Wow! This book opened insights I never had to the "3 Musketeer's" author and his father. I thought the book got off to a slow start, with the author spending a good deal of time as to his gathering of the information, but once it got into the story, it was fascinating.
This is a riveting account of Alexander Dumas' father. If you loved The Count of Monte Cristo or The Three Musketeers or any of Dumas' other works, it is especially interesting to discover the real life people and events that shaped the characters and events in Dumas' novels. Even if you have not read Dumas' works, this book is an fascinating look into France from the mid 1700s through Napoleon. The insights it provides into France's relationship with racial equality are particularly interesting. I highly recommend this book.
Yes...It is a historical treasure
It connects the dots to another book that I appreciate, the Count of Monte Cristo.
Obviously a ton of research and love was but into this book. I loved the fact that the author was so invested in telling the story of Alexandra Dumas. A great resin whom history has forgotten.
The detail of Dumas' life. He is an inspiration, and it is also heartbreaking. Also gives insight into the FrenchRevolution from the point of view of a believer in tht freedoms.
Kept it interesting.
His spirit lives on ! Great idea to make a film!
Clearly this book was well researched and wonderful to read. Could have been edited a bit better. It does jump around a bit.
We should try and get a statue to Dumas back up which is similar to the one that destroyed when France was invaded in WW2.
Personally, I love this book, audio or book form. It feels like you are personally connected with the mid century intrigues, the daring brilliance and the political aspirations of this brash and sharp young man who inspired his young son. Simply, you can't help but continue listening. I highly recommend this most excellent book on a truly amazing man!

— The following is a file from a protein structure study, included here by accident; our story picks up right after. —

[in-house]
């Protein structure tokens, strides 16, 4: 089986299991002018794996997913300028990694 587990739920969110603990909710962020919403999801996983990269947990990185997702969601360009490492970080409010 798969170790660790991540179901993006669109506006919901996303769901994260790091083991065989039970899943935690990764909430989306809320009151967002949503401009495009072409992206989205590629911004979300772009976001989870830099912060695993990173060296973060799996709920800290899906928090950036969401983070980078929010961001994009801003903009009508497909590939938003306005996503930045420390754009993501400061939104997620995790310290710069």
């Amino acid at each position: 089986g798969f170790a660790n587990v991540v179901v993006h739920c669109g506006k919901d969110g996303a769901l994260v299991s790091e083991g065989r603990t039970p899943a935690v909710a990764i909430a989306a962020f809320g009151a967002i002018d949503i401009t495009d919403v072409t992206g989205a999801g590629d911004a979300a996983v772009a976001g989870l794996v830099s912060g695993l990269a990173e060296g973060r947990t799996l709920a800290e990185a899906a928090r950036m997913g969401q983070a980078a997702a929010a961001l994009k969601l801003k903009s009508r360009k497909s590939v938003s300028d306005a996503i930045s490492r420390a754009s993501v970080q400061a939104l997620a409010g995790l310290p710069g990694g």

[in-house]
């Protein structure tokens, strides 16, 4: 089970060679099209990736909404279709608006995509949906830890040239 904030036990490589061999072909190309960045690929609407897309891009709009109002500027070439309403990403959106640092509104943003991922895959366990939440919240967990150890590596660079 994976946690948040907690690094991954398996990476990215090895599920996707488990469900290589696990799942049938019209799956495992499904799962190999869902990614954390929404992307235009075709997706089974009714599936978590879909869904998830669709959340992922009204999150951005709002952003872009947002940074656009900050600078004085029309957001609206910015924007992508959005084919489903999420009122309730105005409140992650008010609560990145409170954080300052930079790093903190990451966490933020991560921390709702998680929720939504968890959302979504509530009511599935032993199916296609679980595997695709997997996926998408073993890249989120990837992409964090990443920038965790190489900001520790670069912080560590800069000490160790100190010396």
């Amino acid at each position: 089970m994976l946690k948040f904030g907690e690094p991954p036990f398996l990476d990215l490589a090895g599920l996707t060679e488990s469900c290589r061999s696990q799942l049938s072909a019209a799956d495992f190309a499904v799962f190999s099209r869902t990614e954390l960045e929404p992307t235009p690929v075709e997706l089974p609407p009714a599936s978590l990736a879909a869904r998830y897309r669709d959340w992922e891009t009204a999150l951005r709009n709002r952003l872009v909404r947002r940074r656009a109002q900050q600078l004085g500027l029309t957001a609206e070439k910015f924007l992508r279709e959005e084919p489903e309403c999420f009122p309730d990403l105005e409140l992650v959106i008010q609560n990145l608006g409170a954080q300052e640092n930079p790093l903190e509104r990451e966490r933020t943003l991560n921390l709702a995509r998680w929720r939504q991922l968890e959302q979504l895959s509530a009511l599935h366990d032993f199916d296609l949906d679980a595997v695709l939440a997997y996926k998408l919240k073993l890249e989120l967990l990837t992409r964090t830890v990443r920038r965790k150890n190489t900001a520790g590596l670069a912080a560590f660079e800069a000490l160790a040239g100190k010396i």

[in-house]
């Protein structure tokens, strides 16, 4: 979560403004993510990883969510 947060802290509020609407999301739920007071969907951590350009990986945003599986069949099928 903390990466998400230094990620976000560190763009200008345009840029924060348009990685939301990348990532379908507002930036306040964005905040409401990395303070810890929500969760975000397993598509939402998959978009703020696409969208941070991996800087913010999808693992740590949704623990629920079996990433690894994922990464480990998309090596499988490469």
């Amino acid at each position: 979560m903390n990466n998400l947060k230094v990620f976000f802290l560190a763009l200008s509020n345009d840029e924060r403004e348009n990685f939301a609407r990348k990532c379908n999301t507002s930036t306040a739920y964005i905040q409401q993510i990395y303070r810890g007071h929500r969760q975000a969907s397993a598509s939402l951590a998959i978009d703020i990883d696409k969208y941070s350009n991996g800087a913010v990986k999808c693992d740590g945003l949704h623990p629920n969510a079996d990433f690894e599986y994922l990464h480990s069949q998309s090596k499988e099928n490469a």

The man himself, Alexander Dumas, Sr. What a treasure trove of a find in this one man's life story that would become the essence of complete AWSOMENESS!
He did this story well, carries it with polish and distinction like the subject himself.
I love how his future father in law asks only for him to achieve a rank of Captain in the army before he could marry his daughter. But instead, by chance, Alexander Dumas returns to her father 4 ranks higher than Captain and marries the girl and his father in law is bursting with pride in such a man for his daughter.
Best book / Best Biography written in a long long time. This guy did it all and did it well. My mamma always said, "It ain't bragging if it's true!"
Tom Reiss’s Pulitzer-Prize winning book is both a compelling biography of a forgotten hero and a concise, riveting account of a revolutionary decade in French and European history.
Alex Dumas, father of the author of The Three Musketeers and The Count of Monte Cristo, took advantage of a narrow window of opportunity for black and mixed-race people opened by the French Revolution. He rose to the military rank of general, loved by his troops and celebrated for his bravery, combat prowess and battlefield heroism. His famous son Alexandre used his father’s life – including Alex’s two years of captivity as a prisoner of war – as the inspiration for some of the most famous episodes in his novels.
Alex was born the son of a French aristocratic planter and a black slave mother in the French sugar colony of Saint-Domingue (present-day Haiti). His father eventually took him to France (but temporarily sold him first to pay for his own passage) and gave him a gentleman’s education. Alex learned courtly manners as well as fencing and riding, excelling at all these arts. He enlisted in the military under his mother’s name of Dumas, and when the French overthrew their monarchy, quickly rose in the ranks of the revolutionary army.
Reiss used Alex’s life as a springboard to discuss the cruel French sugar trade and the efforts at black emancipation brought about by revolutionary ideals. In the French colonies, slaves did the back-breaking work of harvesting sugar cane, subject to all kinds of cruelties and indignities, while their white masters got rich. But sexual relationships between masters and slaves resulted in a class of affluent free blacks, who formed their own cultured society in Saint-Domingue. In the meantime, liberal attorneys back home worked to secure the rights of black and mixed-race people lucky enough to set foot on French soil. The monarchy attempted to thwart emancipation but was often defeated in French courts.